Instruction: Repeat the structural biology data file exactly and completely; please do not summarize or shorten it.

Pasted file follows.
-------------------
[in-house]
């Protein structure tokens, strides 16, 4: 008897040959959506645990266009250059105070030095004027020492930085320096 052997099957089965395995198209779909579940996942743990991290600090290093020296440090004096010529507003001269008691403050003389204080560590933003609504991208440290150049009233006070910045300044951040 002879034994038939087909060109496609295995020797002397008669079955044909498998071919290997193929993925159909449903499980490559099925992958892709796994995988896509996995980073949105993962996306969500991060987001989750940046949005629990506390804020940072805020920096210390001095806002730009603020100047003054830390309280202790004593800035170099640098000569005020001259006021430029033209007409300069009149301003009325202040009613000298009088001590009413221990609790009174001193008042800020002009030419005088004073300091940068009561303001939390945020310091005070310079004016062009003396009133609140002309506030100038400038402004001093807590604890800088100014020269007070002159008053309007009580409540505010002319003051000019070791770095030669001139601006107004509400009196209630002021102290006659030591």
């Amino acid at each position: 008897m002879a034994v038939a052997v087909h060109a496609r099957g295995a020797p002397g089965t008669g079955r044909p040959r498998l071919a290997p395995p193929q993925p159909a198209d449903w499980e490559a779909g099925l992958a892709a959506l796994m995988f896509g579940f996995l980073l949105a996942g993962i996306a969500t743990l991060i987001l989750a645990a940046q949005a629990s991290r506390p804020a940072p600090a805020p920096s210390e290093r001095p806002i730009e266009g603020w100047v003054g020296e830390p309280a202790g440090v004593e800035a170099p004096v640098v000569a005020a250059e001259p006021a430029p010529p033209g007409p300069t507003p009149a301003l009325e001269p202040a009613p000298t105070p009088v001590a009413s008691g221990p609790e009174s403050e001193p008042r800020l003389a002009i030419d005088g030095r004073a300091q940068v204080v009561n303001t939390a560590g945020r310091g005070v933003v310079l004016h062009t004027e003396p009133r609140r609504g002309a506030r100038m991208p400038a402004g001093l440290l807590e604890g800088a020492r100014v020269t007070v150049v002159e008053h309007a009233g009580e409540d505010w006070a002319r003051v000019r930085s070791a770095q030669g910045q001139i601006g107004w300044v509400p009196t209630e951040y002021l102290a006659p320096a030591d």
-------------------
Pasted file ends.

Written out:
[in-house]
């Protein structure tokens, strides 16, 4: 008897040959959506645990266009250059105070030095004027020492930085320096 052997099957089965395995198209779909579940996942743990991290600090290093020296440090004096010529507003001269008691403050003389204080560590933003609504991208440290150049009233006070910045300044951040 002879034994038939087909060109496609295995020797002397008669079955044909498998071919290997193929993925159909449903499980490559099925992958892709796994995988896509996995980073949105993962996306969500991060987001989750940046949005629990506390804020940072805020920096210390001095806002730009603020100047003054830390309280202790004593800035170099640098000569005020001259006021430029033209007409300069009149301003009325202040009613000298009088001590009413221990609790009174001193008042800020002009030419005088004073300091940068009561303001939390945020310091005070310079004016062009003396009133609140002309506030100038400038402004001093807590604890800088100014020269007070002159008053309007009580409540505010002319003051000019070791770095030669001139601006107004509400009196209630002021102290006659030591």
């Amino acid at each position: 008897m002879a034994v038939a052997v087909h060109a496609r099957g295995a020797p002397g089965t008669g079955r044909p040959r498998l071919a290997p395995p193929q993925p159909a198209d449903w499980e490559a779909g099925l992958a892709a959506l796994m995988f896509g579940f996995l980073l949105a996942g993962i996306a969500t743990l991060i987001l989750a645990a940046q949005a629990s991290r506390p804020a940072p600090a805020p920096s210390e290093r001095p806002i730009e266009g603020w100047v003054g020296e830390p309280a202790g440090v004593e800035a170099p004096v640098v000569a005020a250059e001259p006021a430029p010529p033209g007409p300069t507003p009149a301003l009325e001269p202040a009613p000298t105070p009088v001590a009413s008691g221990p609790e009174s403050e001193p008042r800020l003389a002009i030419d005088g030095r004073a300091q940068v204080v009561n303001t939390a560590g945020r310091g005070v933003v310079l004016h062009t004027e003396p009133r609140r609504g002309a506030r100038m991208p400038a402004g001093l440290l807590e604890g800088a020492r100014v020269t007070v150049v002159e008053h309007a009233g009580e409540d505010w006070a002319r003051v000019r930085s070791a770095q030669g910045q001139i601006g107004w300044v509400p009196t209630e951040y002021l102290a006659p320096a030591d």